farmophile

Field notes from California's North Central Valley

Nut job

“I’m going to show you the real way to crack a walnut,” said Susan Hassett.

She should know, she’s been growing certified organic walnuts on her farm, Buzzard’s Roost Ranch, for about 20 years in Winters, Calif.

“You don’t use a nutcracker,” she said, as rule number one. Nutcrackers make fishing out the meat from the shell a pain in the neck.

She took out a small, lightweight ball pein hammer, held a walnut against a hard surface, and struck it. In one quick motion, she removed the shell as if she were opening a tiny book and popped the entire nut out, whole, like a brown little brain.

We were at Hassett’s farm to pick walnuts from two of her Franquette walnut trees—each one more than 140 years old.

The last English walnut to leaf out, the Franquette is a French variety that’s been grafted to a California black walnut tree, explained Hassett over the sound of her Chesapeake Bay retriever, Dawn, happily cracking walnuts between her teeth.

The Franquette is also less vulnerable to frost and one of the few varieties you can harvest at this time of year.

In fact, when I mentioned to my husband that I’d like to pick walnuts on my birthday, I had no idea the task I’d set before him.

The Sacramento and San Joaquin valleys produce 99 percent of the nation’s commercial walnuts, and California is the world’s largest exporter (though China produces more.) So I assumed that finding a farm where we could pick them wouldn’t be difficult here.

But Grant soon discovered that most local walnut farms are larger commercial productions, which do mechanical harvesting and don’t offer u-pick to the public. Of those who do welcome the public to pick their own walnuts—mostly Hartley and Chandler varieties— they had just wrapped up their harvest by the time Grant called to set up a visit in early November.

So he was relieved to hear that Buzzard’s Roost Ranch was not only in the prime of their certified organic walnut harvest, but they’d appreciate our help—free labor for them, a great day on the farm for us.

Before the Hartley walnut—a cross between a Franquette and Mayette walnut—came on the scene in 1925, Franquettes were the darling of the commercial walnut world. But now, Hartleys, and the locally developed Chandler varieties, are most likely what you see at the grocery store.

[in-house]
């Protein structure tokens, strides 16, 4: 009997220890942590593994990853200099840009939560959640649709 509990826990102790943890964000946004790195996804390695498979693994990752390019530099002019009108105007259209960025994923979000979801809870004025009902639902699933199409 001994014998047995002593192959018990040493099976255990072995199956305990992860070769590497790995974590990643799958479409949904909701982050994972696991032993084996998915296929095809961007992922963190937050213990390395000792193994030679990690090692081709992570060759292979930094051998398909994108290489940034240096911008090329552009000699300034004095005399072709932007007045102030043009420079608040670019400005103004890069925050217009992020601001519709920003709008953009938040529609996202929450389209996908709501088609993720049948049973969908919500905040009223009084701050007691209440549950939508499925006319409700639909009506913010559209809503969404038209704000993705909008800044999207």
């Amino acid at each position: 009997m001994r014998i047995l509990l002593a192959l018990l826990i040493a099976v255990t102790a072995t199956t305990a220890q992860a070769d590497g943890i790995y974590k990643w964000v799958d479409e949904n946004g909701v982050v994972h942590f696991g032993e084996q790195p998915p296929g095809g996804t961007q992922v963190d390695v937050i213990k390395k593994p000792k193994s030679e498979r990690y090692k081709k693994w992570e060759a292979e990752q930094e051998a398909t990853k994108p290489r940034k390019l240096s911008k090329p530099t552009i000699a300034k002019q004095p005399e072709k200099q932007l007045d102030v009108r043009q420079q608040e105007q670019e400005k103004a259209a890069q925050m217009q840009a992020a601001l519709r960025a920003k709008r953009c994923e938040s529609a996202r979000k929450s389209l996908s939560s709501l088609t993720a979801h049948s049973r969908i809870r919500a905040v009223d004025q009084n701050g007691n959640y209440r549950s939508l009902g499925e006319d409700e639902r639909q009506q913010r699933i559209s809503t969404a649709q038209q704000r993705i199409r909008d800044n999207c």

The Franquette is a darker, more savory walnut than the slightly sweeter Chandler and Hartley varieties. Hassett says it’s also an ideal walnut to grow organically because the hard, tightly sealed shell makes it impervious to most pests. But, like white flour, white bread, and white meat, Americans tend to like lighter walnuts in the marketplace. The Franquette’s yields can also be smaller than those desired by high production farms.

Walnuts in general have been touted for an array of nutritional benefits, from limiting the ability of “bad” fats to harm the arteries  to increased sperm production.

“Walnuts are a completely underrated nut,” said Hassett.

According to the California Walnut Commission, walnuts have the highest total level of antioxidants, more so than almonds, peanuts or hazelnuts, and are one of the few plant-based foods rich in healthy, omega-3 fatty acids .

Admittedly, I wasn’t thinking much about my health the day we went. I just wanted to spend a beautiful fall day in the country, reliving some good walnut-picking memories and hopefully creating some more for me and the family—Grant, Lily, my mom, brother-in-law Eric and his friend, Anya.

Before Hassett showed us how to crack walnuts, she demonstrated how to get them off the tree: With a hefty “walnut rake”—any large, hardy stick will do – you “knock” a branch, take cover, and wait for the wholly satisfying sound of walnuts raining onto the ground.

Then rake them into a pile, pick them up and toss them in a bucket. Simple enough.

I tend to think nearly any u-pick experience is good for kids, but there are some that have not always been ideal—fruit too high for Lily to reach, berries too deep in prickly brambles to pluck. But picking freshly fallen walnuts is one task perfectly suited to a 2-year-old. She even got in on the knocking action.

On the kid-friendly front, I should mention that Hassett fertilizes around the walnut trees with horse manure. So don’t be surprised if you reach for a walnut on the ground and find it sitting right next to some horse poop. The way I figure it, that’s why we wash our hands (and our walnuts), and it sure beats chemical fertilizers. But some may find it off-putting.

A couple of hours later, we hauled about 40 pounds of certified organic walnuts to Hassett’s back porch to be weighed and split among us. Hassett only charges $2/pound—several dollars cheaper than what I find at the store—but still… 40 pounds!

What on Earth will we do with 40 pounds of walnuts? Well, we have a big Thanksgiving family reunion coming up, and many of them will be transported there—along with a small hammer—for candied walnuts, pumpkin bread, oatmeal, baked sweet potatoes, salads and general mindless nut-cracking while talking turkey. Then, of course, there are freezer bags, and Hassett said walnuts freeze very well, which I’m counting on. At least we’ll know how to crack them.

IN A NUTSHELL

Farm: Buzzards Roost Ranch, 8290A Pleasants Valley Road, Winters, Calif.

U-Pick: walnuts and olives, by appointment only

Other offerings: horse and carriage rides; venue for weddings, special occasions; equine programs, horse boarding

Side trip: You’ll pass Lake Solano Park on your way in; consider stopping for a picnic.